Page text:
The Danger of Bible Apps

I am a huge fan of the YouVersion Bible app for your smart phone. I use mine daily and tell everyone I know to download it.

That said, there is a danger and major weakness to using such Bible apps.  It tends to foster an individualistic, me-centered devotional approach. All those helpful, well-meaning personal Bible plans you can choose from have the unfortunate down-side of reinforcing a self-help, therapeutic approach to the Bible and Christian faith. It keeps your life, your problems, your concerns, your goals as the center of your religious devotion.

But the goal of Christian faith, as the old hymn goes, is to “turn your eyes upon Jesus…look full in His wonderful face.”

One antidote to such an individualistic and me-centered approach to Scripture is using the Common Lectionary to guide your Scriptural reading. It invites you to join other believers (all around the world) in reading Scripture together, in community, as we ponder and discuss the same texts together each week.

It also takes your life and concerns out of the center of your universe, and invites you to reorder your life and focus around the events of Jesus’ life. The Common Lectionary is best when coupled with following the Church Year Calendar.  The Lectionary anchors our lives in the Sacred Story, and the Church Calendar anchors our lives in Sacred Time.

So, for example, while the world around us is immersed in Olympic fever all February and March Madness in March, people of faith are immersed in the seasons of Epiphany and Lent, where we behold Jesus glory revealed (Epiphany) and join him on his journey to suffering and the cross (Lent).

Go ahead and join your work’s NCAA bracket, but don’t let that eclipse the higher calling to join the worldwide people of God in a 2,000 year old season of penance, self-denial, fasting and prayer. That’s the season we find ourselves in according to Sacred Time.

I’m a little disappointed how many in our church are NOT taking up the challenge to read the lectionary with us this year. It’s just 4 verses each week that can unite us together as a church and anchors our lives within the events of Christ’s life. It can help us break free of a “me and Jesus” spirituality completely foreign to the New Testament. It can unite us with other believers in a shared journey out of our captivity to own concerns and set our eyes back on Jesus’ Kingdom priorities. “And the things of earth will grow strangely dim, in the light of His glory and grace.”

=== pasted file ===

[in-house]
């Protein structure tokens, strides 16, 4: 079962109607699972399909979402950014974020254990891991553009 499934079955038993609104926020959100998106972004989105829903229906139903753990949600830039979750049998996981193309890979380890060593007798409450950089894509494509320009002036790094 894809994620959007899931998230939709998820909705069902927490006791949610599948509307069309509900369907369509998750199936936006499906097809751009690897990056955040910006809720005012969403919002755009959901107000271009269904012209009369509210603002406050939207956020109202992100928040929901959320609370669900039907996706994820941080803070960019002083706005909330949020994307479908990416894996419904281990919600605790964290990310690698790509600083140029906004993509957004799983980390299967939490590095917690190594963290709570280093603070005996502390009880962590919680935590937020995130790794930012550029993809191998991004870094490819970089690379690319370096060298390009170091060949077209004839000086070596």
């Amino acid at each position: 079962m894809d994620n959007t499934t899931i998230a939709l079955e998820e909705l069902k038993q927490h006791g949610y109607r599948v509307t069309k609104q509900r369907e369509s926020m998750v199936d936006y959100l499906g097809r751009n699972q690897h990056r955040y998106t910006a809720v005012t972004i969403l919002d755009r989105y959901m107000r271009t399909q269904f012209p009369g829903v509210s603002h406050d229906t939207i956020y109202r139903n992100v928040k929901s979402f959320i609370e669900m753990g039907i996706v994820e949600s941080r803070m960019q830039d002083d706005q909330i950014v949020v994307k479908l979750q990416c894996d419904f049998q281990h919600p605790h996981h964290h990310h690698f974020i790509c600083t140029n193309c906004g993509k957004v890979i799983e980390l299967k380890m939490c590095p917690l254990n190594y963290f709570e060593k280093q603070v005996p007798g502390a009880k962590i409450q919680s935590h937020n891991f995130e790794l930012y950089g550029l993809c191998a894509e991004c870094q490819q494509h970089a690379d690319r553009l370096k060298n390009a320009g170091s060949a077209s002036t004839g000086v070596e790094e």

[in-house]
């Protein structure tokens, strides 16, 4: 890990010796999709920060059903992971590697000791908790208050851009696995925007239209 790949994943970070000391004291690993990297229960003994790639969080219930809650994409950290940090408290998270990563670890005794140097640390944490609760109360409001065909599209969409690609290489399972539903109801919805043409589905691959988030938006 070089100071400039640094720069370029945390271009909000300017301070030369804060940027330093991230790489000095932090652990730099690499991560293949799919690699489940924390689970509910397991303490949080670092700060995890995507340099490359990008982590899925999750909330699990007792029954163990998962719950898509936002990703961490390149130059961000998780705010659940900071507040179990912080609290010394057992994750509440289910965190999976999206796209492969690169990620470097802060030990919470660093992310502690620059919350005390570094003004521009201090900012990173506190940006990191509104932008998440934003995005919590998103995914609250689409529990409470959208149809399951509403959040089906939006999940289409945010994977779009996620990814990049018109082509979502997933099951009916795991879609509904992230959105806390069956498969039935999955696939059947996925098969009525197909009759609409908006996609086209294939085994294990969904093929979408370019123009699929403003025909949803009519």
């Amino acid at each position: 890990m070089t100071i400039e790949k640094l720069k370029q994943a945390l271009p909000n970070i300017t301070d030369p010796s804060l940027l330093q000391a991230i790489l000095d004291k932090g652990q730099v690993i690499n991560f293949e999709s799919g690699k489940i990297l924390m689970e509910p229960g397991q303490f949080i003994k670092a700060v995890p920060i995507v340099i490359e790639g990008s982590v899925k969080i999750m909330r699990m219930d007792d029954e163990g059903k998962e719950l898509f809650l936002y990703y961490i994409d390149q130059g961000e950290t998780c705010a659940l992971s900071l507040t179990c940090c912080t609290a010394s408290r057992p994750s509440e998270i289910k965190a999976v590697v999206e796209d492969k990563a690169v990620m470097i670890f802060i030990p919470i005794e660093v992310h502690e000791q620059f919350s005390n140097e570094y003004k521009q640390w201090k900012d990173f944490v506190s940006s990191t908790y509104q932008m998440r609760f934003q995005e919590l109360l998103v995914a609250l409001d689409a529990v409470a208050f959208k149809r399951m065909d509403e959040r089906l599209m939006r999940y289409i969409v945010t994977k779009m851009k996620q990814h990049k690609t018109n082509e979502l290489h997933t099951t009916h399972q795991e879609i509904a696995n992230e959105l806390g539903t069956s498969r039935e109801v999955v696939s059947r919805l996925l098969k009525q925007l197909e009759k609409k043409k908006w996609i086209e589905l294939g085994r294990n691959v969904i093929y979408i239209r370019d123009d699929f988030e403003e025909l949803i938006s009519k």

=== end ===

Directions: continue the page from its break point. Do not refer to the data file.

It’s not too late to jump onboard!

Try this: Save the link below to your ‘favorites’ on your mobile browser. Then open it every morning (and throughout the day) to read that coming Sunday’s scriptures. (We’re just focusing on the scriptures for the coming Sunday.) Reflect upon them daily. Journal through them. Discuss them with fellow believers when you meet for coffee or gather with your Huddle or Lifegroup. Come to worship on Sunday anxious to hear how the pastor’s sermon addresses the texts you’ve been chewing on all week!

By doing so, the Common Lectionary becomes a way of recapturing the ancient practice of the Israelites to whom Moses instructed:

These commandments that I give you today are to be on your hearts. Impress them on your children. Talk about them when you sit at home and when you walk along the road, when you lie down and when you get up. Tie them as symbols on your hands and bind them on your foreheads. Write them on the doorframes of your houses and on your gates” (Deut. 6:6-9).

Yes, and if Moses were living today, he would also say, “And save the link on your smartphone and return to it again and again all week long.”


Note: I know the Common Lectionary is new and a bit scary for many low-church evangelical Christians. May I suggest we “get over it” and give it a try for the good reasons given above. Evangelicals claim to be “Bible people” but often read far less Bible than other traditions (especially in worship!). Often, what we’re actually doing is manipulating and “using” Scripture for our own purposes as we quote little nuggets like “I can do all things through Christ who strengthens me” (Phil 4:13) or “For I know the plans I have for you…” (Jer. 29:11) while ignoring the larger context that gives that scripture its real meaning. The Common Lectionary focuses on the larger narratives of Scripture, and safeguards against this practice of grabbing isolated self-help “fortune cookie” verses to make us feel better for a moment while missing the deeper demands of Scripture. But that’s another topic for another day …


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